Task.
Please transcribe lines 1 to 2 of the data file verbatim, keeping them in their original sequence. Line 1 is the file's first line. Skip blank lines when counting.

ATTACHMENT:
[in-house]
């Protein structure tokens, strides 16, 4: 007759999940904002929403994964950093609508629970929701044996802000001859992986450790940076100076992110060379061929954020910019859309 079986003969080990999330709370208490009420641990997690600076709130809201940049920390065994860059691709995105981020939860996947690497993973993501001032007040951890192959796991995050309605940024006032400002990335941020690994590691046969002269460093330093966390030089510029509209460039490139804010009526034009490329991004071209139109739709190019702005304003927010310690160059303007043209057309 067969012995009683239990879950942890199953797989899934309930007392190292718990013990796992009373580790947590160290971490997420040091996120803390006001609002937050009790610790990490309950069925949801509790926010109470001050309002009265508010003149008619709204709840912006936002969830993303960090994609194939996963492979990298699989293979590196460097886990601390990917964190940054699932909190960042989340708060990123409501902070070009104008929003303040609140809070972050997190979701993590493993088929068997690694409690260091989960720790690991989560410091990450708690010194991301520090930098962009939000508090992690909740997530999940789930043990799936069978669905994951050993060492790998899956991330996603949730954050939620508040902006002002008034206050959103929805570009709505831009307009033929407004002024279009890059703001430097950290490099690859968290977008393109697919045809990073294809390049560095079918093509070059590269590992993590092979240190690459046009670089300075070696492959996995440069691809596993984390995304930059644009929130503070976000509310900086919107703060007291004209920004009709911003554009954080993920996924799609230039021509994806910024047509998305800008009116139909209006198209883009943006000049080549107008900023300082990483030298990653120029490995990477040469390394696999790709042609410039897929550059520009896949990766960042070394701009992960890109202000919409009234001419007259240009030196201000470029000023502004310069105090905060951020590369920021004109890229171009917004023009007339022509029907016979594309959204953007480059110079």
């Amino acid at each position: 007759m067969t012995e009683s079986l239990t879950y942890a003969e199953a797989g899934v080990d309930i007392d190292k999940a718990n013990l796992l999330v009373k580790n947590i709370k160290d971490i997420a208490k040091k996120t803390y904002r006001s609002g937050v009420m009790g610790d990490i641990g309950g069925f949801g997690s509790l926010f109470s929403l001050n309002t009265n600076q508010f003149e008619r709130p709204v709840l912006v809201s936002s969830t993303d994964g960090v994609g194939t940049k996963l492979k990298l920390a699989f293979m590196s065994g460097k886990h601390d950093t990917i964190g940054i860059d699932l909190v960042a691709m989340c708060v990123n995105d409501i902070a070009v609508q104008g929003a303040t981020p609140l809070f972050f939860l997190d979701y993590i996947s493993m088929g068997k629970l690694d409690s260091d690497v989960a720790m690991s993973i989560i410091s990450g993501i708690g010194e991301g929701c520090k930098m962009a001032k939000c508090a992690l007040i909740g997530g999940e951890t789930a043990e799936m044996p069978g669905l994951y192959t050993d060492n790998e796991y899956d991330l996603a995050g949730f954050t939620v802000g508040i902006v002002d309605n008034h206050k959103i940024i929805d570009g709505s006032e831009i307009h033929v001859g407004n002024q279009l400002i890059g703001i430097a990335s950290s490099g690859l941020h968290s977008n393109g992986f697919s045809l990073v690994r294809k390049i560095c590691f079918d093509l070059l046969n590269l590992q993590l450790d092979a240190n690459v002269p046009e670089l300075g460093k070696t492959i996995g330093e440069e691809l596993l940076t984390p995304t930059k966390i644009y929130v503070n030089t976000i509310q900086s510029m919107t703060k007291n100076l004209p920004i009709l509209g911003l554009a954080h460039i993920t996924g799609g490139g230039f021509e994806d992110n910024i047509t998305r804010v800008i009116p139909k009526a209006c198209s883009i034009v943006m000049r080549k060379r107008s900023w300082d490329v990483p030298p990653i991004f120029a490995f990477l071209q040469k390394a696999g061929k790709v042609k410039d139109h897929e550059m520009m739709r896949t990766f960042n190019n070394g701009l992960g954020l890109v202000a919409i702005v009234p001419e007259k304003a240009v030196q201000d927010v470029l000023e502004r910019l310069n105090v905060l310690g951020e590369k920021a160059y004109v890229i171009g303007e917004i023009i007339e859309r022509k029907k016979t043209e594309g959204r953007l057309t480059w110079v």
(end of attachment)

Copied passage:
[in-house]
């Protein structure tokens, strides 16, 4: 007759999940904002929403994964950093609508629970929701044996802000001859992986450790940076100076992110060379061929954020910019859309 079986003969080990999330709370208490009420641990997690600076709130809201940049920390065994860059691709995105981020939860996947690497993973993501001032007040951890192959796991995050309605940024006032400002990335941020690994590691046969002269460093330093966390030089510029509209460039490139804010009526034009490329991004071209139109739709190019702005304003927010310690160059303007043209057309 067969012995009683239990879950942890199953797989899934309930007392190292718990013990796992009373580790947590160290971490997420040091996120803390006001609002937050009790610790990490309950069925949801509790926010109470001050309002009265508010003149008619709204709840912006936002969830993303960090994609194939996963492979990298699989293979590196460097886990601390990917964190940054699932909190960042989340708060990123409501902070070009104008929003303040609140809070972050997190979701993590493993088929068997690694409690260091989960720790690991989560410091990450708690010194991301520090930098962009939000508090992690909740997530999940789930043990799936069978669905994951050993060492790998899956991330996603949730954050939620508040902006002002008034206050959103929805570009709505831009307009033929407004002024279009890059703001430097950290490099690859968290977008393109697919045809990073294809390049560095079918093509070059590269590992993590092979240190690459046009670089300075070696492959996995440069691809596993984390995304930059644009929130503070976000509310900086919107703060007291004209920004009709911003554009954080993920996924799609230039021509994806910024047509998305800008009116139909209006198209883009943006000049080549107008900023300082990483030298990653120029490995990477040469390394696999790709042609410039897929550059520009896949990766960042070394701009992960890109202000919409009234001419007259240009030196201000470029000023502004310069105090905060951020590369920021004109890229171009917004023009007339022509029907016979594309959204953007480059110079």